Personal Democracy Plus Our premium content network. LEARN MORE You are not logged in. LOG IN NOW >

Mobile App Helps El Salvador's Police Combat Sky-High Homicide Rates

BY Jessica McKenzie | Tuesday, July 2 2013

The El Salvadorian government has partnered with USAID and Qualcomm to give police officers crime fighting tools on their mobile phones. The program, called Seguridad Inalambrica (Wireless Security) was first tested in Santa Tecla. In September 2012 the program entered phase two and was expanded to cover other municipalities in the San Salvador metropolitan area. In June, a USAID representative spoke to the House Committee on Foreign Affairs about the reduction of crime in Central America and the Caribbean and mentioned the El Salvador program as one they hope to expand to cover other regions.

In 2009 a UN Development Program found that homicide rates in the north part of Central American, which includes El Salvador, are the highest in the world excepting war-torn countries.

Now that the project has entered phase two, more officers have access to the program, which has also been tweaked and updated. In the first phase officers could collect and share crime information across departments. This made it easier to identify patterns and let them monitor the situation in real time.

In phase two officers were given 3G smartphones with the Seguridad Inalambrica application. With the GPS and the camera, they can create detailed incident reports just with their phone.

From a Qualcomm press release:

Officers will have the ability to adjust GPS location to improve precision and attach photos and voice recordings to each report, which is then transmitted immediately via Tigo’s 3G network to the web-based crime database application; reports also can be entered, monitored, reviewed and approved via the web-based application at police bases. In addition, municipal violence prevention observatories have direct access to the database for advanced geospatial analysis of crime patterns.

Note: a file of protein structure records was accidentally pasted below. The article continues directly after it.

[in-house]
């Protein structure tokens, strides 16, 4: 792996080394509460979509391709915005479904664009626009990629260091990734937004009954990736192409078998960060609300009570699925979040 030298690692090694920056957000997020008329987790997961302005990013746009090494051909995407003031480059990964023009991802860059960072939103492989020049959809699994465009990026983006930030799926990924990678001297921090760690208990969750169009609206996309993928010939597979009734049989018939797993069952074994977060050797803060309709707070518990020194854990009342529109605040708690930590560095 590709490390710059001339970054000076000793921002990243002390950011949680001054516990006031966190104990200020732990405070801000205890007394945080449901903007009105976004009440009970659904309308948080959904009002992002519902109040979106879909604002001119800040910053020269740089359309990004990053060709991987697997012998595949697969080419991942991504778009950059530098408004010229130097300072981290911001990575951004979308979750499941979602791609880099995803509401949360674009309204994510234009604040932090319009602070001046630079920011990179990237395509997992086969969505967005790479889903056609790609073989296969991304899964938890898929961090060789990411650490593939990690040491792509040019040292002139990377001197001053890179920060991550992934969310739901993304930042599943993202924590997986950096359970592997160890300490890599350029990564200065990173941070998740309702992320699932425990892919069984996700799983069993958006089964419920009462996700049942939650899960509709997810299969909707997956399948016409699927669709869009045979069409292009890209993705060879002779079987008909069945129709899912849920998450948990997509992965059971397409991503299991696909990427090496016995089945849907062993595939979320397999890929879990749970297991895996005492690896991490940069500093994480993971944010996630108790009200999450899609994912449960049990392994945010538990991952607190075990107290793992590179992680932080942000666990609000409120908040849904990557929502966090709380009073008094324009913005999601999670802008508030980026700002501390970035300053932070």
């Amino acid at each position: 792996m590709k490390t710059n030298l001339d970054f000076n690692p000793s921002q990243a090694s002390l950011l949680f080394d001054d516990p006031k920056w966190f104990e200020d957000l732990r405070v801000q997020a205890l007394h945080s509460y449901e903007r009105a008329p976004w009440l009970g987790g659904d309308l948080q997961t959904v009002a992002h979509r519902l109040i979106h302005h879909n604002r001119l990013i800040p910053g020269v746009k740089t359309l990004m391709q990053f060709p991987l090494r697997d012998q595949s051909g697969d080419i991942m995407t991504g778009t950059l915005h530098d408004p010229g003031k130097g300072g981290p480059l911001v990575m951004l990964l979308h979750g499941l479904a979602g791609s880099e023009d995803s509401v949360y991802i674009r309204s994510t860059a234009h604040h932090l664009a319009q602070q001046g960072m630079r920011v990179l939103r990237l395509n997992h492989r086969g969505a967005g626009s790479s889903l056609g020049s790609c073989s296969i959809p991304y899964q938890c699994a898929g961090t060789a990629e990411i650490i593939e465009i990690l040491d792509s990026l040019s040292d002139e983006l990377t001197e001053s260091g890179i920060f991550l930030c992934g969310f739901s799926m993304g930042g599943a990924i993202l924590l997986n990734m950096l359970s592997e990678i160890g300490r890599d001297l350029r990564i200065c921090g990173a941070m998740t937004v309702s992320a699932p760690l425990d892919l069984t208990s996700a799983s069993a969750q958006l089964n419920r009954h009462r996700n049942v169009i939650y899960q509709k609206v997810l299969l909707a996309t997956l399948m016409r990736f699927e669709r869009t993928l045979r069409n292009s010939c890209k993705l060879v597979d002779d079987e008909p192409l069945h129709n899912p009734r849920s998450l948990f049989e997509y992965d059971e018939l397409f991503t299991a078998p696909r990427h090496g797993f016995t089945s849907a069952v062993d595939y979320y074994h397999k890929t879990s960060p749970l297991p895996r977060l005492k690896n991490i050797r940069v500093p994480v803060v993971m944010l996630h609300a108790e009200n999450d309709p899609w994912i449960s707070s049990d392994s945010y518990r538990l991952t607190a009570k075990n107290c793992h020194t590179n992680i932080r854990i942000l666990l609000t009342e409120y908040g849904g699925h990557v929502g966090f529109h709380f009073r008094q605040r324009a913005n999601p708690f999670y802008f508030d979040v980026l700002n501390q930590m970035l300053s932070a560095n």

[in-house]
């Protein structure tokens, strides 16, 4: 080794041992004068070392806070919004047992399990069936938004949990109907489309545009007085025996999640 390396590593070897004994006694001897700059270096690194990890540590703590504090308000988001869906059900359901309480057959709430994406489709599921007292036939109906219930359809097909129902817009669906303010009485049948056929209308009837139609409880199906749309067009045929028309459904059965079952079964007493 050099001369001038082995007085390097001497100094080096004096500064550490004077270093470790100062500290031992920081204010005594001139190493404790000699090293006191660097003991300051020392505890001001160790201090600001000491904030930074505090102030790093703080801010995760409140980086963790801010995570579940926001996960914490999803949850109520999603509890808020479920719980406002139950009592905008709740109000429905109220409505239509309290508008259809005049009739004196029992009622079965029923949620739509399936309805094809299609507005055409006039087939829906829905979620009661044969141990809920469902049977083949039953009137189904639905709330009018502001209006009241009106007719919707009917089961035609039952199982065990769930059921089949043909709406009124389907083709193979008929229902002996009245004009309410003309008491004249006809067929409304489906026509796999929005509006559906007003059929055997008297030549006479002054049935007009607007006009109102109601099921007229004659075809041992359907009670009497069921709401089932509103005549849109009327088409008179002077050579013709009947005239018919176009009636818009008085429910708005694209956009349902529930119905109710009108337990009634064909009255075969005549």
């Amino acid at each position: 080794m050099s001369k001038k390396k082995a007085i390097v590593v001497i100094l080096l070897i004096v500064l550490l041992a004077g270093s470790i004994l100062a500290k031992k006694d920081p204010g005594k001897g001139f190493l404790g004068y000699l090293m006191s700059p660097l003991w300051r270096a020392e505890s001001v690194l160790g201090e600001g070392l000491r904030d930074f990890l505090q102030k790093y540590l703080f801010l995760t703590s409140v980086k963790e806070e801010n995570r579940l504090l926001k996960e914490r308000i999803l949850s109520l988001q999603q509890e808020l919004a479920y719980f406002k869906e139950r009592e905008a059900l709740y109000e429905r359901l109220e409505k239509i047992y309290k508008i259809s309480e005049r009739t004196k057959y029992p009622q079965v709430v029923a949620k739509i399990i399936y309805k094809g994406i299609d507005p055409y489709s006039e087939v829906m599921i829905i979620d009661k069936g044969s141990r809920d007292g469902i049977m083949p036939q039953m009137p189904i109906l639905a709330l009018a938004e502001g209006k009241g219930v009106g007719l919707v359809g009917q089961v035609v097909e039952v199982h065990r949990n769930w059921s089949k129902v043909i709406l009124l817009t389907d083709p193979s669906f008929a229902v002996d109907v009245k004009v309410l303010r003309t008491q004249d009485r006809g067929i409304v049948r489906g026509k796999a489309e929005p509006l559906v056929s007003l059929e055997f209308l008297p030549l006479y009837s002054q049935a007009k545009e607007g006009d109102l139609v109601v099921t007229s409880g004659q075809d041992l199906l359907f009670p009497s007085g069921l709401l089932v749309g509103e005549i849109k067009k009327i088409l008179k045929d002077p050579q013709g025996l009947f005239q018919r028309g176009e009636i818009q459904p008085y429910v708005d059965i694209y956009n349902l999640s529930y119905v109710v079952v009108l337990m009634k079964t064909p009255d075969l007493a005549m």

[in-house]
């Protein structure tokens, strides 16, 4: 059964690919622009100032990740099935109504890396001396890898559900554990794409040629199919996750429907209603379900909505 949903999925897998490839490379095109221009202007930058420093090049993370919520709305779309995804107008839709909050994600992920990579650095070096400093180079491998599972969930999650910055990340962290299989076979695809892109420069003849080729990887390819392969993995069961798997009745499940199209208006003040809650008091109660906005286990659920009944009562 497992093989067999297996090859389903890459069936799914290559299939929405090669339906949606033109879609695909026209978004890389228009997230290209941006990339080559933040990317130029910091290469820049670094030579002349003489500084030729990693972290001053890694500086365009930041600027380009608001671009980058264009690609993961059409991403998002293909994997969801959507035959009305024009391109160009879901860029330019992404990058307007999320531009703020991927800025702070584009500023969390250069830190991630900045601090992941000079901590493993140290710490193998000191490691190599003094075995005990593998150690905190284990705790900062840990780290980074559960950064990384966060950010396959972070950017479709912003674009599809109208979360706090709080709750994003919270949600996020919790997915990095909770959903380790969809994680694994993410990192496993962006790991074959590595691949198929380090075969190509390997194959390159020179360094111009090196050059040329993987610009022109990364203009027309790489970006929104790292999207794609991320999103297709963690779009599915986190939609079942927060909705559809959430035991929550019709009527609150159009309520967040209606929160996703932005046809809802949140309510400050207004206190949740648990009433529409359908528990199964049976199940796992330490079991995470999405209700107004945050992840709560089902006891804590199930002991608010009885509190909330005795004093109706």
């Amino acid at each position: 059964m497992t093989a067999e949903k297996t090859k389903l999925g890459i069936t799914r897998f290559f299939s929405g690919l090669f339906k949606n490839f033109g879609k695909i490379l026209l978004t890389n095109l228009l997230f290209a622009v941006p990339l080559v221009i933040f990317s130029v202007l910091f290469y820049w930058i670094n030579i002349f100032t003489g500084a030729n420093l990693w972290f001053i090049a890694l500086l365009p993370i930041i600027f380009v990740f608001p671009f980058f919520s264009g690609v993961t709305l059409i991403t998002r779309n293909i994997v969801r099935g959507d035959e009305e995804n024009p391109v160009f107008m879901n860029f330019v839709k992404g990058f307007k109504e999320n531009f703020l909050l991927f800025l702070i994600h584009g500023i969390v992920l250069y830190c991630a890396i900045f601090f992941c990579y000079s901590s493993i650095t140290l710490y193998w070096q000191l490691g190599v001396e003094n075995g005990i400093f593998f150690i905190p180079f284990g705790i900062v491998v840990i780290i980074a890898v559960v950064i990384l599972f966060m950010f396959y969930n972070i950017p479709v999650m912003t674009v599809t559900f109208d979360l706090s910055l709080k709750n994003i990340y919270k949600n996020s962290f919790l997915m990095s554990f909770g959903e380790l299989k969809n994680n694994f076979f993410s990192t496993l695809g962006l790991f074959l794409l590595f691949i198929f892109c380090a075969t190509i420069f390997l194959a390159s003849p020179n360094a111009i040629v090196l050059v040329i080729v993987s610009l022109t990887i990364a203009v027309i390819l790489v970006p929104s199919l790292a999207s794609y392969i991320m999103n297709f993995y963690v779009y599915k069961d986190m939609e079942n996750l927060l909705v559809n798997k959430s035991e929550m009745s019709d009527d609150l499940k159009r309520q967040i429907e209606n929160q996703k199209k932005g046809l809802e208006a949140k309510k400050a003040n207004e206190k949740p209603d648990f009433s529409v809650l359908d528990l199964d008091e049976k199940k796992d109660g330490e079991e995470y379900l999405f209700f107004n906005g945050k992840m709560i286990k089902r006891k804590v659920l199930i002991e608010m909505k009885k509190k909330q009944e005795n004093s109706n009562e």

In addition to this hi-tech solution, USAID is helping El Salvador to transition from a closed inquisitorial criminal justice system to a transparent accusatorial one. “An effective judicial system is key to the success of our efforts to improve security. Crime and violence thrives in environments where corruption and impunity are allowed to fester.

USAID has partnered with Qualcomm for other mobile initiatives around the world as well.

Personal Democracy Media is grateful to the Omidyar Network and the UN Foundation for their generous support of techPresident's WeGov section.

News Briefs

RSS Feed thursday >

First POST: Creeping

Senator Al Franken's tough questions for Uber's CEO; how the NSA could make its phone metadata program permanent; global privacy groups launch a personal spyware catcher called Detekt; and much, much more. GO

Recreation.gov and other Govt Projects Move Toward Embracing New Digital Approach

A draft request for proposals for the revamping of Recreation.gov will include a requirement that reservation availability data be publicly accessible and that all proposals detail how they will enable third-party sales, as two members of the United States Digital Services have joined the government team overseeing the RFP, meeting some key demands of civic technologists and consumer oriented technology companies. GO

wednesday >

First POST: Ubermenschens

Surge-pricing in effect for Uber privacy violations; why "privacy" policies should be called "data usage" policies; pols silent on Uber mess; and much, much more. GO

tuesday >

First POST: Uber Falles

Uber exposed for plan to dig up dirt on journalist critics; sneaking a SOPA provision into the USA Freedom Act; high-speed free WiFi coming to NYC; and much, much more. GO

monday >

First POST: Differences

How to use Twitter to circumvent campaign coordination rules; the net neutrality debate keeps getting hotter; charting the gender balance at dataviz conference using dataviz; and much, much more. GO

More